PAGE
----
Respira for Grave New World


Cemeteries are a rich repository of engraved type specimens, making them a special place for type designers. New York City is abundant with beautiful cemeteries across all five boroughs, and members of our New York team have spent many an afternoon perusing the gravestones. During the warmer months, the hilly Greenwood Cemetery in the Greenwood Heights neighborhood of Brooklyn is a particularly good place for contemplative walks, birding, and even unconventional dates. It seems only natural, then, that NYC-based designer RavenMo recently debuted Grave New World, "a self-guided cemetery experience that sheds light on the neglected serendipity of cemeteries, which includes a cemetery passport, a field note, a cemetery guide, and a birding checklist."


"Cemeteries are sacred places for unique genealogical, historical, religious, cultural, and medical information [about the] people who lived in our community," says Raven. "They are also free public museums filled with ornate grave markers and other memorials and critical habitats for wildlife."


Sharp Type's contemporary blackletter Respira is an apt choice for this project. The clean design and minimal strokes make for a blackletter that is surprisingly free of noise, harking back to the style's original text settings even though it works best as a display face. The design of Respira is also influenced by deterioration, which makes its application in a grave yard kit all the more fitting. When Lucas Sharp came across the aged Spanish manuscripts that served as the original inspiration, the letterforms appeared to have a stencil-like quality; only later, when he came across the same letterforms in an antique shop, did he realize that superfine hairlines existed.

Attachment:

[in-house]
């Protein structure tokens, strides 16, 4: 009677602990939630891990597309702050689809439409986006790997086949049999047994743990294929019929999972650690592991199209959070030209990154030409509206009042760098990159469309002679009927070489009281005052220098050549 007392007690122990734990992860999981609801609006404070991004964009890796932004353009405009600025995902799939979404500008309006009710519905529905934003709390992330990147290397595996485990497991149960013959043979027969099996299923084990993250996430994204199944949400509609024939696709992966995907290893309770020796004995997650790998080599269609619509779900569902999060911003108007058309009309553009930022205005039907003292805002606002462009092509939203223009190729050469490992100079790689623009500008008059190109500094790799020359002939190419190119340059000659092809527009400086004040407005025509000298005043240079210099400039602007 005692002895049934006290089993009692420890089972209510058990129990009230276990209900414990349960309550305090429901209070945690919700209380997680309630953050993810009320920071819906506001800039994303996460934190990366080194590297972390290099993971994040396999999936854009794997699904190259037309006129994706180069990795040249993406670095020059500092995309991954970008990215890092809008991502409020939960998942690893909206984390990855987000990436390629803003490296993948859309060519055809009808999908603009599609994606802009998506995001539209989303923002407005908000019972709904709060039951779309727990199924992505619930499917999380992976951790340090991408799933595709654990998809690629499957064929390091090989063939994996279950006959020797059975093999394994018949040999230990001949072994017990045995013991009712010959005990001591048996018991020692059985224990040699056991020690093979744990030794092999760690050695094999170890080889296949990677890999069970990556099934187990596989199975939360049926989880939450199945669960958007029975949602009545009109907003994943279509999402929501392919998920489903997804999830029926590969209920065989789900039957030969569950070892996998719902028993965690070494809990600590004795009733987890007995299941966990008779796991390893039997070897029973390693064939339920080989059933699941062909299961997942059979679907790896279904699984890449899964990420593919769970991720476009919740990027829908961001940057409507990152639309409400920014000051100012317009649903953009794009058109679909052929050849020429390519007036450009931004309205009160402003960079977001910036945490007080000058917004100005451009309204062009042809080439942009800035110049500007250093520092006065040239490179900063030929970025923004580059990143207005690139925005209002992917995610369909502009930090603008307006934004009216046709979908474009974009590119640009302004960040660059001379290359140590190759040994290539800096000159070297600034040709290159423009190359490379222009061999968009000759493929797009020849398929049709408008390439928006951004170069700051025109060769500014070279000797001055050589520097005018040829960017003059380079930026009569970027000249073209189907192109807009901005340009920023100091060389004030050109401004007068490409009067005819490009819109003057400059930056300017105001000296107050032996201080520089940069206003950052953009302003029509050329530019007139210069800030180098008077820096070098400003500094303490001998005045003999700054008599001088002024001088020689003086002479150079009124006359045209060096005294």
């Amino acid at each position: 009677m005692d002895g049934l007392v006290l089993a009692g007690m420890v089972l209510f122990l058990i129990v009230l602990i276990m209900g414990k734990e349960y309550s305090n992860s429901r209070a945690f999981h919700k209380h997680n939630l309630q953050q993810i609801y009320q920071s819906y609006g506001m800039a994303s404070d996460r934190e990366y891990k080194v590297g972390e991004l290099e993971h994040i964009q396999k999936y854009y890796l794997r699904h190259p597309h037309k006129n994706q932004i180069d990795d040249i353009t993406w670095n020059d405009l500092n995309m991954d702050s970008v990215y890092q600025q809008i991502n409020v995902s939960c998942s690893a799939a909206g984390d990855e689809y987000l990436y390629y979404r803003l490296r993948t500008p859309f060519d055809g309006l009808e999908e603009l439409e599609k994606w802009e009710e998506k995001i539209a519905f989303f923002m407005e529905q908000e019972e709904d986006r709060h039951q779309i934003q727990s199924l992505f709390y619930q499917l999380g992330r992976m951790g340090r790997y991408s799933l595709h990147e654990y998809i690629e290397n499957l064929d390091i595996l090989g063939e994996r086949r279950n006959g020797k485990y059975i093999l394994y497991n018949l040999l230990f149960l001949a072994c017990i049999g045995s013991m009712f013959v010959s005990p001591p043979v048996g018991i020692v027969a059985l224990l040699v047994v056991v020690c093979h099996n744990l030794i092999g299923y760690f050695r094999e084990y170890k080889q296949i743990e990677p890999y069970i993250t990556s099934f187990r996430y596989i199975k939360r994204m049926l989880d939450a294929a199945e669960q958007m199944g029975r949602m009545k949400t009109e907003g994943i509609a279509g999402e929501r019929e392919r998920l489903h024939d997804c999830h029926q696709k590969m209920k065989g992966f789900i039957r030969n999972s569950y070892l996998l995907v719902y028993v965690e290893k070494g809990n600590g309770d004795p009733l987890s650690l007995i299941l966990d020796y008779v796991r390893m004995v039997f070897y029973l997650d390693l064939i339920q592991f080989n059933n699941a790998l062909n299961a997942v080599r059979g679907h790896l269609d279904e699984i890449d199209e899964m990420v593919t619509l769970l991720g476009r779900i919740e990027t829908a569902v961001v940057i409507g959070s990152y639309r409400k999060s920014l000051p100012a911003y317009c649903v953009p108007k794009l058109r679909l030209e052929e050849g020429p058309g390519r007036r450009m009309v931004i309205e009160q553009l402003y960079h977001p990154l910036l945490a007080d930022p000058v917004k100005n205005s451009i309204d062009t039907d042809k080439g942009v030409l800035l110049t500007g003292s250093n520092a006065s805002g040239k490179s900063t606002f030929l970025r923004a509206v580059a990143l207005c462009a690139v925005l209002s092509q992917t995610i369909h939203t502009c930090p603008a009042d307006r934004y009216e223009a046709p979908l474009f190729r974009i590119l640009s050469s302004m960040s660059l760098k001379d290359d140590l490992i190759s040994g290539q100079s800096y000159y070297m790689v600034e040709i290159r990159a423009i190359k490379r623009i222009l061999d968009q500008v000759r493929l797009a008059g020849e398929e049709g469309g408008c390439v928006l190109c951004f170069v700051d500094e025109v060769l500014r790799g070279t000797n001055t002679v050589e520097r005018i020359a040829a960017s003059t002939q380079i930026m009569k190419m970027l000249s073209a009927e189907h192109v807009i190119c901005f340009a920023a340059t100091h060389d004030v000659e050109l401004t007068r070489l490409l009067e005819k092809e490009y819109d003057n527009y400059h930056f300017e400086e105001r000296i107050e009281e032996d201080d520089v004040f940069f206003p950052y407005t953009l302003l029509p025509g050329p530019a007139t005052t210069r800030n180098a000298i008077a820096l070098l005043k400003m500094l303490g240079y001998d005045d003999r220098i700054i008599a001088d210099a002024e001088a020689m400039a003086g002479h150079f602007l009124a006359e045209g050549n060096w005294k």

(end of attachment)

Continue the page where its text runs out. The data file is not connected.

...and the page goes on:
Engraved letterforms have served as primary influences for a number of our typefaces. Translating this materiality and texture and into digital forms becomes an act of osmosis that is challenging but makes for stronger letterforms in the end. Grave New World is a full circle moment for Respira. We couldn't be happier to see this typeface in the real world, serving as a guide to these sacred places from which we've drawn so much inspiration. 


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